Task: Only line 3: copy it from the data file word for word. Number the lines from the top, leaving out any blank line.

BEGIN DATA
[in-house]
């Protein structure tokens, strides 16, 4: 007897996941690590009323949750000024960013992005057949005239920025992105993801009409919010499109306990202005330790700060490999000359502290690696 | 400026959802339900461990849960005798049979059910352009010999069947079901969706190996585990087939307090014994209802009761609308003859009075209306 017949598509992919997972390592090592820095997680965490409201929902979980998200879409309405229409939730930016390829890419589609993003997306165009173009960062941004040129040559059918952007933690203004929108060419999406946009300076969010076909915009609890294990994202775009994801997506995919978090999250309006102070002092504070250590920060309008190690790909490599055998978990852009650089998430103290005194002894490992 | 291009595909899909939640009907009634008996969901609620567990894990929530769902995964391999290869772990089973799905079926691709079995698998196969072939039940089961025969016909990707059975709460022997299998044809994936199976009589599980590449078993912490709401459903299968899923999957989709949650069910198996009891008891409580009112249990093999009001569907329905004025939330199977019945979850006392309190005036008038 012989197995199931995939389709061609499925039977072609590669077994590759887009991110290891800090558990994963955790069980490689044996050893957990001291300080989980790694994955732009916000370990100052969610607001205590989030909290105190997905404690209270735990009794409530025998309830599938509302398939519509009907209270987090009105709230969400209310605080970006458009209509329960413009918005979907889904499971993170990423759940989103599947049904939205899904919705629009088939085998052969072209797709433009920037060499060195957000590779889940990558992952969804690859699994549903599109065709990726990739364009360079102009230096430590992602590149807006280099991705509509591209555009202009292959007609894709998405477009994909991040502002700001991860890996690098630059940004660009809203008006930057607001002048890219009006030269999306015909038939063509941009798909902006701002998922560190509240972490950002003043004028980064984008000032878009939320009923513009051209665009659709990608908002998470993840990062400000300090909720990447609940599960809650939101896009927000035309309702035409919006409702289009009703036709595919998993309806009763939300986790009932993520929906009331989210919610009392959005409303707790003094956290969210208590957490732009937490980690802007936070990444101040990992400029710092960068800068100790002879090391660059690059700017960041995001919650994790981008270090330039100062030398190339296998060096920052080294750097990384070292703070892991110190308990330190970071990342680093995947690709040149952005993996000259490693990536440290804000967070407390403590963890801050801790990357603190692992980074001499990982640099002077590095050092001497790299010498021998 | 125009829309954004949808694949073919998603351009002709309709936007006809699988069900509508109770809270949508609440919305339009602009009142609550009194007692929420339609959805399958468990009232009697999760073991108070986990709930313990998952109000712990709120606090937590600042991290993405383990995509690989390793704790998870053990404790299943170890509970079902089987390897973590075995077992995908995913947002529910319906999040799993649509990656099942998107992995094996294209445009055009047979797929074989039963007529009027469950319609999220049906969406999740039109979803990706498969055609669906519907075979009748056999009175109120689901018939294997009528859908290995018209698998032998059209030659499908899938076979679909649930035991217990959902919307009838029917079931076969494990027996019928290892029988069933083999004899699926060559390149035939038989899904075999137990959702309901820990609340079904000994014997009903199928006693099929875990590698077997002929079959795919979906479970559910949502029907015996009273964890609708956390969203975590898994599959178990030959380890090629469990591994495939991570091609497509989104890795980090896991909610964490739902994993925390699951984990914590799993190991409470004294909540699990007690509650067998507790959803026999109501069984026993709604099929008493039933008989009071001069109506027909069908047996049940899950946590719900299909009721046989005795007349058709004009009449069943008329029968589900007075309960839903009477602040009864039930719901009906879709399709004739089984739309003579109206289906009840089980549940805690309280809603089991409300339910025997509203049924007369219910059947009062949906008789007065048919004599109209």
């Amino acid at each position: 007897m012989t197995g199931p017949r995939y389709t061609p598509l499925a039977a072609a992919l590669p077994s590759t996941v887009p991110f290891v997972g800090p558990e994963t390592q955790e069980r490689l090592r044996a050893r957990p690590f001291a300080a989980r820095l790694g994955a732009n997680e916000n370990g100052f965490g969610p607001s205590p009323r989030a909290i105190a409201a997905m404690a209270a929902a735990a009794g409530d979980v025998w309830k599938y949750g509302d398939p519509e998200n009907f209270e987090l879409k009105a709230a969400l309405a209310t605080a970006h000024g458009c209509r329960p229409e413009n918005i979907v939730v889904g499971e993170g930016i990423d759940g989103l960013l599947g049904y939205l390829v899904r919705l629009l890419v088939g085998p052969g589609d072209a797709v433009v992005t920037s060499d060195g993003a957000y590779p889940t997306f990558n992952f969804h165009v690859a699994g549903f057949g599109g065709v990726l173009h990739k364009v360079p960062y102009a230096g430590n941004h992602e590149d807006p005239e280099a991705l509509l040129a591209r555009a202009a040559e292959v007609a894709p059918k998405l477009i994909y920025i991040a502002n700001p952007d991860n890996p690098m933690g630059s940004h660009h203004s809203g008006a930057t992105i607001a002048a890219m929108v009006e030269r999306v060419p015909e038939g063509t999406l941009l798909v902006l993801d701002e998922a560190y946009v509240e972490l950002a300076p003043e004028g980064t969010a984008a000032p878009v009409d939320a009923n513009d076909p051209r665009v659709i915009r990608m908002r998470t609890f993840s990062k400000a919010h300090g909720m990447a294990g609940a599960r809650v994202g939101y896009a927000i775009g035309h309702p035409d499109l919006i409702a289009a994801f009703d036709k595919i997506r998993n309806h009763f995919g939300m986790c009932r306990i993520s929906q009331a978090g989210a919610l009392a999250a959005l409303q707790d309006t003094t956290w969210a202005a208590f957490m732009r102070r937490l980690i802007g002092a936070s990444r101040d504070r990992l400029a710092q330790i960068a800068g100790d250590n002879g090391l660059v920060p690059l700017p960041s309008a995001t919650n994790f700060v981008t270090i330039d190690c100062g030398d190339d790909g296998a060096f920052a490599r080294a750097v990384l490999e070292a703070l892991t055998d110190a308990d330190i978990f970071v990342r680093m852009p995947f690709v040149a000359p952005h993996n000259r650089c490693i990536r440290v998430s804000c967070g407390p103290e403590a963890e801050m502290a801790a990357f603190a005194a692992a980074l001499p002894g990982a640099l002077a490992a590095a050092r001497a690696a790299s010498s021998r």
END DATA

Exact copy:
């Amino acid at each position: 007897m012989t197995g199931p017949r995939y389709t061609p598509l499925a039977a072609a992919l590669p077994s590759t996941v887009p991110f290891v997972g800090p558990e994963t390592q955790e069980r490689l090592r044996a050893r957990p690590f001291a300080a989980r820095l790694g994955a732009n997680e916000n370990g100052f965490g969610p607001s205590p009323r989030a909290i105190a409201a997905m404690a209270a929902a735990a009794g409530d979980v025998w309830k599938y949750g509302d398939p519509e998200n009907f209270e987090l879409k009105a709230a969400l309405a209310t605080a970006h000024g458009c209509r329960p229409e413009n918005i979907v939730v889904g499971e993170g930016i990423d759940g989103l960013l599947g049904y939205l390829v899904r919705l629009l890419v088939g085998p052969g589609d072209a797709v433009v992005t920037s060499d060195g993003a957000y590779p889940t997306f990558n992952f969804h165009v690859a699994g549903f057949g599109g065709v990726l173009h990739k364009v360079p960062y102009a230096g430590n941004h992602e590149d807006p005239e280099a991705l509509l040129a591209r555009a202009a040559e292959v007609a894709p059918k998405l477009i994909y920025i991040a502002n700001p952007d991860n890996p690098m933690g630059s940004h660009h203004s809203g008006a930057t992105i607001a002048a890219m929108v009006e030269r999306v060419p015909e038939g063509t999406l941009l798909v902006l993801d701002e998922a560190y946009v509240e972490l950002a300076p003043e004028g980064t969010a984008a000032p878009v009409d939320a009923n513009d076909p051209r665009v659709i915009r990608m908002r998470t609890f993840s990062k400000a919010h300090g909720m990447a294990g609940a599960r809650v994202g939101y896009a927000i775009g035309h309702p035409d499109l919006i409702a289009a994801f009703d036709k595919i997506r998993n309806h009763f995919g939300m986790c009932r306990i993520s929906q009331a978090g989210a919610l009392a999250a959005l409303q707790d309006t003094t956290w969210a202005a208590f957490m732009r102070r937490l980690i802007g002092a936070s990444r101040d504070r990992l400029a710092q330790i960068a800068g100790d250590n002879g090391l660059v920060p690059l700017p960041s309008a995001t919650n994790f700060v981008t270090i330039d190690c100062g030398d190339d790909g296998a060096f920052a490599r080294a750097v990384l490999e070292a703070l892991t055998d110190a308990d330190i978990f970071v990342r680093m852009p995947f690709v040149a000359p952005h993996n000259r650089c490693i990536r440290v998430s804000c967070g407390p103290e403590a963890e801050m502290a801790a990357f603190a005194a692992a980074l001499p002894g990982a640099l002077a490992a590095a050092r001497a690696a790299s010498s021998r």